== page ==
No Man is an Island, Especially When it Comes to Investments

Taxes 1

In his famous poem, "For whom the bell tolls," English poet John Donne warns his readers against thinking the funeral bells we hear aren't for us, the living: Because of the interconnectedness of humankind, each is diminished by the loss of another. He begins the poem, "No man is an island, Entire of itself." The poem has something to teach investors because no portfolio is an island, either.

As a recent MarketWatch article explains, most investors focus on the risk and return characteristics of investments (cash, bonds and stocks) when building their portfolios. This is what the article, titled "No man is an island, as Donne said, and neither is a portfolio," calls an "island" perspective to asset allocation. Why? Because the portfolio is examined in isolation and does not consider the investor's "total wealth." By contrast, a total-wealth perspective encompasses an investor's other assets, such as human capital, real estate and potential pension benefits—each of which has unique risk factors. As a result, the concept of "background risk" is important to consider when building a portfolio.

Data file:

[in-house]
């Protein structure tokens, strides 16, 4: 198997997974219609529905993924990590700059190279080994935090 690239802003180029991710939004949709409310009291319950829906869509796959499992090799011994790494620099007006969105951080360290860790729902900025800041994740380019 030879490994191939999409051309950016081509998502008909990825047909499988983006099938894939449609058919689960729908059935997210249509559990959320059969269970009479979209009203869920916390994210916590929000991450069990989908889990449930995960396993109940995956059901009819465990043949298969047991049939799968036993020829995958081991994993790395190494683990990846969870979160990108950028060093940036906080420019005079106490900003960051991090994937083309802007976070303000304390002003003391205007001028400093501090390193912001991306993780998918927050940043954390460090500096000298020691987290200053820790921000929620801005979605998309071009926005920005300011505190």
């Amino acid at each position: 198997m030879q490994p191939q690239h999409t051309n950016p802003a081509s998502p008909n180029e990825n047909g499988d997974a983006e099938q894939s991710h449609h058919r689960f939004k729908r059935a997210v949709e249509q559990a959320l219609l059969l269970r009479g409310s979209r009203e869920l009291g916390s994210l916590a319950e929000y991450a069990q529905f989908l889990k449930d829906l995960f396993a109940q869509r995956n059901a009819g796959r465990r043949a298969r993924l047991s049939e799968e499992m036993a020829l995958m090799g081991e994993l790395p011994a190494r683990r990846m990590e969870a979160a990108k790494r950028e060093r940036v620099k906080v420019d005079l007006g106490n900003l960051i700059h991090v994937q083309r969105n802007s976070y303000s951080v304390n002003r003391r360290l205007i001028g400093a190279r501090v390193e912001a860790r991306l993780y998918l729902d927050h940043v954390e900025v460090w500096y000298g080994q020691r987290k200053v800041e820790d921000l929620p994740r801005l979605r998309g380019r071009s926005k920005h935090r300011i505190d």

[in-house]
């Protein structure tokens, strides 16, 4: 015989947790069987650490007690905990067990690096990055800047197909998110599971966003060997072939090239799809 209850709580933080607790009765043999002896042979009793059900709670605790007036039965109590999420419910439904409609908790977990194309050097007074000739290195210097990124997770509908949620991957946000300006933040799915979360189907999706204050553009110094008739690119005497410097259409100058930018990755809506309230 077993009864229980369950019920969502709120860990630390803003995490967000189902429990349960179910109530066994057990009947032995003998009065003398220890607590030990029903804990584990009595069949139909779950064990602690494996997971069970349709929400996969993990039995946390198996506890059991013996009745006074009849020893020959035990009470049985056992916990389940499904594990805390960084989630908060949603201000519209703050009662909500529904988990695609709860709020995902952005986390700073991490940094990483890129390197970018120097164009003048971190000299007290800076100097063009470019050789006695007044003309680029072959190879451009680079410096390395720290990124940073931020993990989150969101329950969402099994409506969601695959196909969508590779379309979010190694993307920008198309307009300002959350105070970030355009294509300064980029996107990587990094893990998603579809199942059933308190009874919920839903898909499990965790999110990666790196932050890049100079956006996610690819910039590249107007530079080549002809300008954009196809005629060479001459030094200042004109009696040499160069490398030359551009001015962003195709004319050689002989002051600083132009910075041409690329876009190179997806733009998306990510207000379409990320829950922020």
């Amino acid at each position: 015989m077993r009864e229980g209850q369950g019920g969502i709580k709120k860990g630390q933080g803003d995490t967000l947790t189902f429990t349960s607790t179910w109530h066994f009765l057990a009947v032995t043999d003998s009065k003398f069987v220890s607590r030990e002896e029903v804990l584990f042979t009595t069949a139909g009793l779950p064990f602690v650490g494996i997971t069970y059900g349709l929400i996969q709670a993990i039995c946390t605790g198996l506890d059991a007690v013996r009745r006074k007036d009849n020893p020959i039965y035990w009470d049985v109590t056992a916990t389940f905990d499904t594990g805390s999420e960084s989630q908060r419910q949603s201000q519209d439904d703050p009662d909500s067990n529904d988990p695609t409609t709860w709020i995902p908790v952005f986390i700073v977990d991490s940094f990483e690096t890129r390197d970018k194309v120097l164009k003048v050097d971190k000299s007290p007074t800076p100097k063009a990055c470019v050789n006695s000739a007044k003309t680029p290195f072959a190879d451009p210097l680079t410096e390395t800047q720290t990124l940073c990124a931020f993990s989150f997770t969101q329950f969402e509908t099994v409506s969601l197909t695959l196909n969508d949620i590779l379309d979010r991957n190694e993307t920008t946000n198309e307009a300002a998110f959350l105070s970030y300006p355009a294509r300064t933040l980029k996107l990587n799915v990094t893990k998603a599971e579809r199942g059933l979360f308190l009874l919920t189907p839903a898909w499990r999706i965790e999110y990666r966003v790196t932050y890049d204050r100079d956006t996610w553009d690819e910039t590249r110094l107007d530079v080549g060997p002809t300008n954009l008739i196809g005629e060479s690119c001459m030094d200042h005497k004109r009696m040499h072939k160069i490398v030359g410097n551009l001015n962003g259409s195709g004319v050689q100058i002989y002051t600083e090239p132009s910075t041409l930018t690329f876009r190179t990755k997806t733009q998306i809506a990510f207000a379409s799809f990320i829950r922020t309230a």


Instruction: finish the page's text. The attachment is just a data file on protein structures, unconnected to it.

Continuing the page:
Human capital is the total economic value of an individual's skills and talents and is estimated as the present value of future wages. It is seen as a way to quantify a person's earning ability. The riskiness of human capital is based on an individual's occupation and industry; however, it is typically considered a relatively bond-like asset. Human capital can be the largest asset in younger individuals' total wealth portfolios, suggesting that portfolios of these individuals should be more aggressive than those of older people (with less human capital) and the reason why target-date fund providers suggest a decreasing equity glide path as an individual approaches retirement.

The original article also says it is important to consider the relationship of human capital to different investment assets and that it applies especially to holding stock in your employer. A negative event for the company (something economists call a "shock") could cause an individual's investment capital and human capital (job loss) to fall simultaneously. Enron is a good illustration, where former employees found out that, not only were they out of work, but their 401(k) savings were cut in half as over 50% of the plan's assets were invested in Enron stock.

So, do not try to invest with an "island" mentality, a portfolio that is not set to the individual for maximum efficiency. No portfolio can be efficient without considering an investor's total wealth.

Reference: MarketWatch (June 20, 2014) "No man is an island, as Donne said, and neither is a portfolio"

Categories: Uncategorized